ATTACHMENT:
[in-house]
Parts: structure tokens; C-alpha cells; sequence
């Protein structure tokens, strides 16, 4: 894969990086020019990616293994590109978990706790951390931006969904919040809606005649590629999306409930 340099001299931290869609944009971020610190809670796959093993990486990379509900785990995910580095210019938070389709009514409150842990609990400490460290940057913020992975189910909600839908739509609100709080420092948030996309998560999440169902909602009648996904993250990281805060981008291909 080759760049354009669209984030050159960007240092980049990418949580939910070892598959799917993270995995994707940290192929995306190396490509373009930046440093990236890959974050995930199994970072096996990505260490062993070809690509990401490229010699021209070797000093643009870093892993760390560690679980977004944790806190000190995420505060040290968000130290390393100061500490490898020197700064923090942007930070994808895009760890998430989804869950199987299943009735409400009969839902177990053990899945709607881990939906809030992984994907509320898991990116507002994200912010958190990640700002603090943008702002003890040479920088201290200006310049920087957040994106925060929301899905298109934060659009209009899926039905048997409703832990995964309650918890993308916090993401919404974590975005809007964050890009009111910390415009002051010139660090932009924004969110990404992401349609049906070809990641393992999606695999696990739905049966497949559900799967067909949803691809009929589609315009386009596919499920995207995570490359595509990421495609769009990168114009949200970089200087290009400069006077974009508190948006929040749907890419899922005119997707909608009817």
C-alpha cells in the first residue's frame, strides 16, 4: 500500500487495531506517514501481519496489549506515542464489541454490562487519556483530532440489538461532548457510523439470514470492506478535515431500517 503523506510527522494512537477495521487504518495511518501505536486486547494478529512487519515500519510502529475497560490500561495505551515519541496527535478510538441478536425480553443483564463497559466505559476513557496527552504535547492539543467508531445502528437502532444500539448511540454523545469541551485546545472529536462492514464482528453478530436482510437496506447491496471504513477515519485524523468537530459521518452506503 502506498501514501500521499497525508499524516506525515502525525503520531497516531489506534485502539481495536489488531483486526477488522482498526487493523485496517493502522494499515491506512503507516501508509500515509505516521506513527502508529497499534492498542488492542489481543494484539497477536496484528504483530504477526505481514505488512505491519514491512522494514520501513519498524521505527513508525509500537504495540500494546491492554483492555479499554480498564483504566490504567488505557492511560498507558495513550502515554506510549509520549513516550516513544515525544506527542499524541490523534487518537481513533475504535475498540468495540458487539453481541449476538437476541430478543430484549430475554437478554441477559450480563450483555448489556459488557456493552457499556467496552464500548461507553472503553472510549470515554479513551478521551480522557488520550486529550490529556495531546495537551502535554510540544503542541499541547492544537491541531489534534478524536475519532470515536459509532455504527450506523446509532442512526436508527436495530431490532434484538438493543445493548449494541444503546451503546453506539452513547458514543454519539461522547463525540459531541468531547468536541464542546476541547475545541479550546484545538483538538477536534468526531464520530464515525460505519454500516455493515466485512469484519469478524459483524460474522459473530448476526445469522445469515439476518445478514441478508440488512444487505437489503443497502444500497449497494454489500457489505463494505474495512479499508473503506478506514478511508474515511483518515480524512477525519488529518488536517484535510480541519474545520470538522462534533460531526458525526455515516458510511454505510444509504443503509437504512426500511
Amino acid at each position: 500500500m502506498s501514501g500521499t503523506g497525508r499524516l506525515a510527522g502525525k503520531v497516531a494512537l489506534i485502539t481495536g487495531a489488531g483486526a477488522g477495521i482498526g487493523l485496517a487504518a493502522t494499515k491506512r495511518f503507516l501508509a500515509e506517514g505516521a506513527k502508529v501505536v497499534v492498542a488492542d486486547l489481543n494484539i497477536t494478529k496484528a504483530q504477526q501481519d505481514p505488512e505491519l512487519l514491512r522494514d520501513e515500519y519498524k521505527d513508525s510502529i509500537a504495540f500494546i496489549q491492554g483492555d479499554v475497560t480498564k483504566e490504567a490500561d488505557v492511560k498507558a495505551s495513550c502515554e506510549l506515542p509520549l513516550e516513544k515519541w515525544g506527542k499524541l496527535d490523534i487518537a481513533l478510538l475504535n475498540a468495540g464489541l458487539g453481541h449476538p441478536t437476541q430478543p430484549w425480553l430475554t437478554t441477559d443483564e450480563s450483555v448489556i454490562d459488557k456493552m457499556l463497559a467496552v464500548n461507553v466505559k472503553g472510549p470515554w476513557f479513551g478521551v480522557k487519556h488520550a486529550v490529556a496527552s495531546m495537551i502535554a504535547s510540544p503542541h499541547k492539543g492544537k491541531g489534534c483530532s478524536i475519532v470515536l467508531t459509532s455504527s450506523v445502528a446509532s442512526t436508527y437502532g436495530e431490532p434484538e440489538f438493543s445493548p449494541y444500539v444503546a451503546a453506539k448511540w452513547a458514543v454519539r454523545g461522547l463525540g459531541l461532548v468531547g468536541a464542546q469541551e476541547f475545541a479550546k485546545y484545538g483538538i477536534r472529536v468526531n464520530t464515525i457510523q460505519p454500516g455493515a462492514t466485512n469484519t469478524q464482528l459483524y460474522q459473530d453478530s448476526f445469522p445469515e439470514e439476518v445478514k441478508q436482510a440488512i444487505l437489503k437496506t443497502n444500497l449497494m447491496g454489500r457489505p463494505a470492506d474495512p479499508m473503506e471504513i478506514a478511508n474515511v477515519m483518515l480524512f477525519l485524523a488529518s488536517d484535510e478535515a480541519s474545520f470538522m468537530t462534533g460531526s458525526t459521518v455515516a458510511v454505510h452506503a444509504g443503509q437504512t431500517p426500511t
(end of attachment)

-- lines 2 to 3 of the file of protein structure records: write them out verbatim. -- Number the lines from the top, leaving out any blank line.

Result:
Parts: structure tokens; C-alpha cells; sequence
């Protein structure tokens, strides 16, 4: 894969990086020019990616293994590109978990706790951390931006969904919040809606005649590629999306409930 340099001299931290869609944009971020610190809670796959093993990486990379509900785990995910580095210019938070389709009514409150842990609990400490460290940057913020992975189910909600839908739509609100709080420092948030996309998560999440169902909602009648996904993250990281805060981008291909 080759760049354009669209984030050159960007240092980049990418949580939910070892598959799917993270995995994707940290192929995306190396490509373009930046440093990236890959974050995930199994970072096996990505260490062993070809690509990401490229010699021209070797000093643009870093892993760390560690679980977004944790806190000190995420505060040290968000130290390393100061500490490898020197700064923090942007930070994808895009760890998430989804869950199987299943009735409400009969839902177990053990899945709607881990939906809030992984994907509320898991990116507002994200912010958190990640700002603090943008702002003890040479920088201290200006310049920087957040994106925060929301899905298109934060659009209009899926039905048997409703832990995964309650918890993308916090993401919404974590975005809007964050890009009111910390415009002051010139660090932009924004969110990404992401349609049906070809990641393992999606695999696990739905049966497949559900799967067909949803691809009929589609315009386009596919499920995207995570490359595509990421495609769009990168114009949200970089200087290009400069006077974009508190948006929040749907890419899922005119997707909608009817």